By Matthew Stock
Scientists from the UK's National Oceanography Center (NOC) have set their sights on unmasking the ocean's 'twilight zone' - the area between 100 and 1000 meters deep where a small amount of the sun's light can still penetrate.
This area has proved particularly troublesome for researchers to study, as scientific instruments are typically designed to either sink to the ocean floor or float on the surface. But this elusive region is teaming with ocean life that plays a key role in keeping atmospheric carbon-dioxide (CO2) levels 30 percent lower than it otherwise would be, according to the scientists from NOC.
"Just like the plants in your garden, phytoplankton - the plants in the ocean - absorb carbon dioxide from the atmosphere. The difference is when these guys sink they can go down into the deep ocean. And then the deep ocean of course isn't in contact with the air anymore and so it's captured and it's stored down there for long periods of time," ocean biochemist Dr. Stephanie Henson told Reuters, adding that understanding what processes are involved in carbon transport in the ocean could lead to better predictions of global environmental change.
Professor Richard Sanders is leading a project to develop a scientific instrument that can gather samples of these organisms. At the NOC headquarters in Southampton, Sanders and his team are testing a device they've built called PELAGRA, or the 'pelagic lagrangian sediment trap'.
"This is specifically designed to attack and sample the key unknown part of the ocean; we call it the 'twilight zone', where there's just a little bit of light. So what this does is it samples the bit between about 50 and 500 meters, that's where a lot of the action is. We've got stuff sinking and there's lots of organisms that live there eating it. And what we want to know is what they're doing. What this device does is it captures the flux at different depths in that depth range, so we can work out what the organisms that live there are doing," explained Sanders.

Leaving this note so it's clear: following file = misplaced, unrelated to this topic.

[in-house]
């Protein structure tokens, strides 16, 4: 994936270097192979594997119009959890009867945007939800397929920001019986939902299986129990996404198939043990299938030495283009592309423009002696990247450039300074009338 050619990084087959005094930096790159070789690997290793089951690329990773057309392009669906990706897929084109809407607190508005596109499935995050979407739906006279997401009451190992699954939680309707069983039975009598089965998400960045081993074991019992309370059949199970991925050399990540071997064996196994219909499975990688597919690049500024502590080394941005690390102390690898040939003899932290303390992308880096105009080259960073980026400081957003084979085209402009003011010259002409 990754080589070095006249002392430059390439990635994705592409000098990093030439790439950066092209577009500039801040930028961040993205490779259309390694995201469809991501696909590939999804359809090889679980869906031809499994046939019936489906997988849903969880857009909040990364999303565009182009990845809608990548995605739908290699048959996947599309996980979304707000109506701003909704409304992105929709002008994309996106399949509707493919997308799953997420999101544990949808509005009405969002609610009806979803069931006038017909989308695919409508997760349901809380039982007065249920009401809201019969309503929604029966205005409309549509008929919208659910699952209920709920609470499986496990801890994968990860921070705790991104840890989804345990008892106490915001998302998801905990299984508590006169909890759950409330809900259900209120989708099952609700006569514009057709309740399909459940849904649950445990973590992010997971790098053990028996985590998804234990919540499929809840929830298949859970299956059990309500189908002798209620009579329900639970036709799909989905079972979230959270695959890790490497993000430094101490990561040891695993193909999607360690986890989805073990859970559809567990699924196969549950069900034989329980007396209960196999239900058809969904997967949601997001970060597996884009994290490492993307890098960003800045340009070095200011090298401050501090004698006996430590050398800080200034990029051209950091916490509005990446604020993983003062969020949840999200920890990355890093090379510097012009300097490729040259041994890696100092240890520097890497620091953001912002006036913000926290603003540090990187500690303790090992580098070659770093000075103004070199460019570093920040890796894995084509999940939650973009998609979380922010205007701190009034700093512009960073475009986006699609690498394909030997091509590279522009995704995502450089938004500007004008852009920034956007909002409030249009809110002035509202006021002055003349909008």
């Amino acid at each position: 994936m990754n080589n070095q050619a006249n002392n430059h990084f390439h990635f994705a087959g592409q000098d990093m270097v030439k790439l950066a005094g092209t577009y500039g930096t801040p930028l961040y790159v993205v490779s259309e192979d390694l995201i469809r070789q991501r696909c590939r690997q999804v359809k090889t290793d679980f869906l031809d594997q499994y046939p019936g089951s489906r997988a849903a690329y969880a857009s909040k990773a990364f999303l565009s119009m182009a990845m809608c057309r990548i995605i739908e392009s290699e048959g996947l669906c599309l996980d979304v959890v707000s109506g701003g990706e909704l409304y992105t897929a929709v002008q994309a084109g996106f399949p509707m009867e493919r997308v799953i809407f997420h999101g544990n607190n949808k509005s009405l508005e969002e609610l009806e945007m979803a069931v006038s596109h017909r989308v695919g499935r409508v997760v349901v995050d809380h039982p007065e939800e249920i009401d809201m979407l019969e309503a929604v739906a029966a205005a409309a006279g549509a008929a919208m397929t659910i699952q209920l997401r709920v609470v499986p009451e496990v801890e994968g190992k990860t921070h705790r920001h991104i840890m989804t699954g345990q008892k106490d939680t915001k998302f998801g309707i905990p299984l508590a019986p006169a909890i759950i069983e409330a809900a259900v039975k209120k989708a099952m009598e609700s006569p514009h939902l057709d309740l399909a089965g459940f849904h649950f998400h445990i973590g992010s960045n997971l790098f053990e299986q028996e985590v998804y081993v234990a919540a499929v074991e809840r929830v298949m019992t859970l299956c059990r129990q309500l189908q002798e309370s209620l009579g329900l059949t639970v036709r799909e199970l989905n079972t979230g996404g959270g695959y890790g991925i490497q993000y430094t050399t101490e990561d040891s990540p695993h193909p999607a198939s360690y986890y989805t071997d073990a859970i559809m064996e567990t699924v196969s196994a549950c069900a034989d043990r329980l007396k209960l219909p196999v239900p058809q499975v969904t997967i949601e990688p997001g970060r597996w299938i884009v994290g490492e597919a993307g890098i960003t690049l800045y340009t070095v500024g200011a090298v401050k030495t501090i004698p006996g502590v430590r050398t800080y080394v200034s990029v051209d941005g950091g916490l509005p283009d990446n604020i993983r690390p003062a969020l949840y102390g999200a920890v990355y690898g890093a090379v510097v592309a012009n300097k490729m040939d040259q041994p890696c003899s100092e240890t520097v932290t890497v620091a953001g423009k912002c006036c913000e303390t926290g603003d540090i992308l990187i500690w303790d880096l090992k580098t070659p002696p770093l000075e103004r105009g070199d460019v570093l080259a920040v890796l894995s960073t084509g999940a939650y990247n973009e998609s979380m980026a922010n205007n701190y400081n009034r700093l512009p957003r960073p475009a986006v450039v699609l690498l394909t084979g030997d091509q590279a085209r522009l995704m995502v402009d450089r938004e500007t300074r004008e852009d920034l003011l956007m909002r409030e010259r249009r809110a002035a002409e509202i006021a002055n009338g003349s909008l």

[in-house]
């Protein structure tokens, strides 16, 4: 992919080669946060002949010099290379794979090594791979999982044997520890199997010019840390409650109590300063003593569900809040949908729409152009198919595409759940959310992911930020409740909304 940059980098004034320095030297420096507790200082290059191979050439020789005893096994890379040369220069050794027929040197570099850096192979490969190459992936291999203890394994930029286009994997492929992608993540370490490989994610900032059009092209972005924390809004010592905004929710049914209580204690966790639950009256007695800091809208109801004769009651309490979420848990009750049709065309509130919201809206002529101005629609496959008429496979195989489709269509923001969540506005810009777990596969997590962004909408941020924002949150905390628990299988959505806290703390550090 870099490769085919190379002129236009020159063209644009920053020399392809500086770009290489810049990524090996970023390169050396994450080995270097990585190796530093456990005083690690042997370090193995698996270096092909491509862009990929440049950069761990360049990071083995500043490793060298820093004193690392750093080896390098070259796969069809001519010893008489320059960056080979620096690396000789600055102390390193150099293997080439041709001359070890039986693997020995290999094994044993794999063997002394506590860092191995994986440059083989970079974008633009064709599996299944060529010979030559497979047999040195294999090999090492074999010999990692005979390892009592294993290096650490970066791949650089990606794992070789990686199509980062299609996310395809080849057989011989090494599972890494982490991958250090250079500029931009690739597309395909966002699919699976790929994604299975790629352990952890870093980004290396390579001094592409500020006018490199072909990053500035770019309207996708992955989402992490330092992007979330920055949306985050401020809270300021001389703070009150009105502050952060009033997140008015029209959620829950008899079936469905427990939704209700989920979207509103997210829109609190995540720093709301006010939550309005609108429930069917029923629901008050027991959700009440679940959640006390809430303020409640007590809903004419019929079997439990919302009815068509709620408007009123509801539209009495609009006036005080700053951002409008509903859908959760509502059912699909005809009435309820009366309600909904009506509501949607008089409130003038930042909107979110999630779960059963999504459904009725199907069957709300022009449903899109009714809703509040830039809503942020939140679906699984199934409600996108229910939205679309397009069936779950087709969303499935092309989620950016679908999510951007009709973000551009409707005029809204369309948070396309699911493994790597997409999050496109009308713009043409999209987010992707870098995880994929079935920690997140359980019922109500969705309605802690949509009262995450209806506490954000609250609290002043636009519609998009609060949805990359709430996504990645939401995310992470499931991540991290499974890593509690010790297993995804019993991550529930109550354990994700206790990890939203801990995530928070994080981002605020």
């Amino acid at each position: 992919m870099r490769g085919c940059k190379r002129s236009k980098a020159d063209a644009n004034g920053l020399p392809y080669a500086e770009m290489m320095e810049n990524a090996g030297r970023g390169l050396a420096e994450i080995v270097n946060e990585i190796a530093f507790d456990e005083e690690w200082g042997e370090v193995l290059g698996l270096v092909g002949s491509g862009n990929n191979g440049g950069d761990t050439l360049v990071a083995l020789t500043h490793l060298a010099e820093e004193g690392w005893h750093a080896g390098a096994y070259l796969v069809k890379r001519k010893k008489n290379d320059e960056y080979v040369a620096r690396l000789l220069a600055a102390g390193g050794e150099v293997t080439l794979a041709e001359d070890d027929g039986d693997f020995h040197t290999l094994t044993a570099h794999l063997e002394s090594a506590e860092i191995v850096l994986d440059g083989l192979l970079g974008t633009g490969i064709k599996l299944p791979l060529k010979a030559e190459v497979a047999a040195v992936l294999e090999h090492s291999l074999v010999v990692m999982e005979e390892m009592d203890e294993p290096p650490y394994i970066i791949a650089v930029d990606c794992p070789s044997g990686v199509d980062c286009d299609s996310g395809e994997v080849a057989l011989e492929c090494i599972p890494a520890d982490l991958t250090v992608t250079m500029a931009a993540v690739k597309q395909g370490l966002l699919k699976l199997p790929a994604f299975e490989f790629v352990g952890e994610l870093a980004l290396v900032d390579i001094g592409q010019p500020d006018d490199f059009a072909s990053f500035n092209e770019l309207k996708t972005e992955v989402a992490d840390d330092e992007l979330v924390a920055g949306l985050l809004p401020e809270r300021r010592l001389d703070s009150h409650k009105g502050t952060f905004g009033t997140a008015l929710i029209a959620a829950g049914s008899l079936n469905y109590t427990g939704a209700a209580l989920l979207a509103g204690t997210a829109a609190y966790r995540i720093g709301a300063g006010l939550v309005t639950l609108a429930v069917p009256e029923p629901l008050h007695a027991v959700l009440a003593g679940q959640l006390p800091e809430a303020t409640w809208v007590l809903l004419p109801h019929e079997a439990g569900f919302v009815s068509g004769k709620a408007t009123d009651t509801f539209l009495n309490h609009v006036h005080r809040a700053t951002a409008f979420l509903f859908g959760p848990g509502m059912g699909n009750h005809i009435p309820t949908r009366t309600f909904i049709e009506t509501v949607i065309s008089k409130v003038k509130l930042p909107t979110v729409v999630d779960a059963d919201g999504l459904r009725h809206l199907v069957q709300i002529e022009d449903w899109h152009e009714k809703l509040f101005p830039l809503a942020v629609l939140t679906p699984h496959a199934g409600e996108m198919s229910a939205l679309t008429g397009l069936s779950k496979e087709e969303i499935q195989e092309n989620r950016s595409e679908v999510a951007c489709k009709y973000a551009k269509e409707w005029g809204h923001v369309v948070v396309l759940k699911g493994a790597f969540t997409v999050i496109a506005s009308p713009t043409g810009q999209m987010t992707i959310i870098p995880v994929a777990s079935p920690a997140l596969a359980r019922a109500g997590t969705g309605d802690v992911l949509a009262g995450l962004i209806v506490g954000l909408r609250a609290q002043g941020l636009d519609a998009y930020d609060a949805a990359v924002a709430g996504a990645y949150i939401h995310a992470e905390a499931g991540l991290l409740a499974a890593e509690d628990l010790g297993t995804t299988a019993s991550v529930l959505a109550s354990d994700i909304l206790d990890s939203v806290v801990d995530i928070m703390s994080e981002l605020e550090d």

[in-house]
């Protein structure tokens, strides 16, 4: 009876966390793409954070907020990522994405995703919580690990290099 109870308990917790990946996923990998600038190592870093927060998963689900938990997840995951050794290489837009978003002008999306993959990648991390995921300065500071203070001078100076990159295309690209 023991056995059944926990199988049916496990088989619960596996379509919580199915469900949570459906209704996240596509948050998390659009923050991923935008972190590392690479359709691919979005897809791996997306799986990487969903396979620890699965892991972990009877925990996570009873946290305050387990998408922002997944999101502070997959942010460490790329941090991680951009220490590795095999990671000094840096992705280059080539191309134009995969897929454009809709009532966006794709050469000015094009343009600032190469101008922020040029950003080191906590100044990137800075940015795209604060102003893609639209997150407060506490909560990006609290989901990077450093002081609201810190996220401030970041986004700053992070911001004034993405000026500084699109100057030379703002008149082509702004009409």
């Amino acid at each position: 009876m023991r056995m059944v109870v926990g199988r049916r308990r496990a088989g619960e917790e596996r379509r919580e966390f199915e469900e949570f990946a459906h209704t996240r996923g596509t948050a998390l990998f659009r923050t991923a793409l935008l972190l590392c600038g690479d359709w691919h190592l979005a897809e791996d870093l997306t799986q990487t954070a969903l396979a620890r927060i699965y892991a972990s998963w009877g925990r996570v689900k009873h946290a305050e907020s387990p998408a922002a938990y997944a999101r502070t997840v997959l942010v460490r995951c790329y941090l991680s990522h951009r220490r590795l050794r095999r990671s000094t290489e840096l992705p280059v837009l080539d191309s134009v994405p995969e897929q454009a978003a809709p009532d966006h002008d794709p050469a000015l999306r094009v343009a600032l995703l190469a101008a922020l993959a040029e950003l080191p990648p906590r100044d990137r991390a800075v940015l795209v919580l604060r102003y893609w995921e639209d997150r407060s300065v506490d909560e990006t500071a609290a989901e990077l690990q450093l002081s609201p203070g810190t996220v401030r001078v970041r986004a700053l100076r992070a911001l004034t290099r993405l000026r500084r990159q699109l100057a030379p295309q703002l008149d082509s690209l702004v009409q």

PELAGRA's sediment traps will help scientists calculate the carbon entering the oceans by providing a sample of the volume of sediment that sinks in a given period of time. Known as 'marine snow' for its appearance as it falls through the ocean, this sediment consists of flakes of marine detritus - dead plant and animal plankton, and plankton faeces.
"Marine snow is composed of dead phytoplankton which sort of clump together to form flakes and then they're heavy enough to sink down into the deep ocean. It can also be formed of little animals which eat the little plants and then they poop out that carbon, and then their fecal pellets are very heavy and they sink down to the bottom of the ocean, also carrying lots of carbon with them," said Henson.
She added that scientists have known about marine snow as a mechanism for getting carbon out of the atmosphere and down into the ocean for about 50 years, but it's only recently that technology has evolved to a degree that allows for accurate measurements.
But building a scientific instrument capable of effectively collecting samples of marine snow presented a multitude of challenges for Sanders' team, who had to get the 100 kilogram PELAGRA device to drift in the 'twilight zone' without sinking or rising to the surface.
"If we can get the density of this instrument just right, it will sit neither sinking nor floating. Now that's easy to say but it's actually a considerable challenge to do... They weigh about 100 kilograms and we need to ballast them to approximately better than one gram. So that's a considerable challenge. The way that we do that is by putting them in tanks of water... and adding weights until they're just sinking; at which point we know they have the same density as the water that they're sitting in," said Sanders.
The team is preparing to embark on two missions to the south Atlantic Ocean in a bid to understand why marine snow is more prevalent in some areas than others and to collect enough samples to determine how important it is in removing CO2 from the air. The research, Henson said, will also lead to more advanced computer climate models that could more accurately predict future climate change.
"This new project that we're working on is going to try and figure out what kind of things control when and where we get this marine snow occurring, how much carbon it takes down into the deep ocean and, ultimately, with the data we collect, we're going to build new models which are going to help us to better predict the ocean storage of carbon and its impact on the climate."